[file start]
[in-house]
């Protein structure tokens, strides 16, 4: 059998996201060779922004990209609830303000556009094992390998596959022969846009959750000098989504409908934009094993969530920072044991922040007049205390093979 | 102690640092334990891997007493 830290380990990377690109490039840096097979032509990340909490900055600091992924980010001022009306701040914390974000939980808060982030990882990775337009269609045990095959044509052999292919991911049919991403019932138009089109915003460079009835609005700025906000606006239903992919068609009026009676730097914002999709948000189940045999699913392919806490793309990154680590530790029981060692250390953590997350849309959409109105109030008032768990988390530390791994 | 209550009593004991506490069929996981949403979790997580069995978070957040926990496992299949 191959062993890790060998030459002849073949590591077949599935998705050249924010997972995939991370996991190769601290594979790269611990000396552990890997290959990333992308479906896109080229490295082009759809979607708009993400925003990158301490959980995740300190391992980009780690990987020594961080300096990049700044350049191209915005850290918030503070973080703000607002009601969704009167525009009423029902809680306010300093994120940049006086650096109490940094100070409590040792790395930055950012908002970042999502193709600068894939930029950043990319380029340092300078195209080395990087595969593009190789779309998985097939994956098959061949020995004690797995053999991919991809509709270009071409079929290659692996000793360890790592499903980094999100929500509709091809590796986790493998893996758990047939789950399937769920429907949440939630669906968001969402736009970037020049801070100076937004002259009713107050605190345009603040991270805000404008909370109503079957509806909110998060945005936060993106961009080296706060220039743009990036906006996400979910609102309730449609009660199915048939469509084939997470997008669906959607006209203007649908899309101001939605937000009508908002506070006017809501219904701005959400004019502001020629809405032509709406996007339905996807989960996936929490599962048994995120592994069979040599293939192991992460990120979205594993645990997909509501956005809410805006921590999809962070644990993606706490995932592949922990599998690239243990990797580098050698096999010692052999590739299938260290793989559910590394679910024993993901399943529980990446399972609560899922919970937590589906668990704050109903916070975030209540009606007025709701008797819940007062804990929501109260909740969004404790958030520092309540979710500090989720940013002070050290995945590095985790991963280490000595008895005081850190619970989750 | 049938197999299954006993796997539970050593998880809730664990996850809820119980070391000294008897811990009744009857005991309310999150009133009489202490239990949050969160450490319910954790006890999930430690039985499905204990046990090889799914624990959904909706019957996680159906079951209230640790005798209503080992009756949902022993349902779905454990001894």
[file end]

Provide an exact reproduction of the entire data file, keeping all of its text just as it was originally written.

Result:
[in-house]
């Protein structure tokens, strides 16, 4: 059998996201060779922004990209609830303000556009094992390998596959022969846009959750000098989504409908934009094993969530920072044991922040007049205390093979 | 102690640092334990891997007493 830290380990990377690109490039840096097979032509990340909490900055600091992924980010001022009306701040914390974000939980808060982030990882990775337009269609045990095959044509052999292919991911049919991403019932138009089109915003460079009835609005700025906000606006239903992919068609009026009676730097914002999709948000189940045999699913392919806490793309990154680590530790029981060692250390953590997350849309959409109105109030008032768990988390530390791994 | 209550009593004991506490069929996981949403979790997580069995978070957040926990496992299949 191959062993890790060998030459002849073949590591077949599935998705050249924010997972995939991370996991190769601290594979790269611990000396552990890997290959990333992308479906896109080229490295082009759809979607708009993400925003990158301490959980995740300190391992980009780690990987020594961080300096990049700044350049191209915005850290918030503070973080703000607002009601969704009167525009009423029902809680306010300093994120940049006086650096109490940094100070409590040792790395930055950012908002970042999502193709600068894939930029950043990319380029340092300078195209080395990087595969593009190789779309998985097939994956098959061949020995004690797995053999991919991809509709270009071409079929290659692996000793360890790592499903980094999100929500509709091809590796986790493998893996758990047939789950399937769920429907949440939630669906968001969402736009970037020049801070100076937004002259009713107050605190345009603040991270805000404008909370109503079957509806909110998060945005936060993106961009080296706060220039743009990036906006996400979910609102309730449609009660199915048939469509084939997470997008669906959607006209203007649908899309101001939605937000009508908002506070006017809501219904701005959400004019502001020629809405032509709406996007339905996807989960996936929490599962048994995120592994069979040599293939192991992460990120979205594993645990997909509501956005809410805006921590999809962070644990993606706490995932592949922990599998690239243990990797580098050698096999010692052999590739299938260290793989559910590394679910024993993901399943529980990446399972609560899922919970937590589906668990704050109903916070975030209540009606007025709701008797819940007062804990929501109260909740969004404790958030520092309540979710500090989720940013002070050290995945590095985790991963280490000595008895005081850190619970989750 | 049938197999299954006993796997539970050593998880809730664990996850809820119980070391000294008897811990009744009857005991309310999150009133009489202490239990949050969160450490319910954790006890999930430690039985499905204990046990090889799914624990959904909706019957996680159906079951209230640790005798209503080992009756949902022993349902779905454990001894």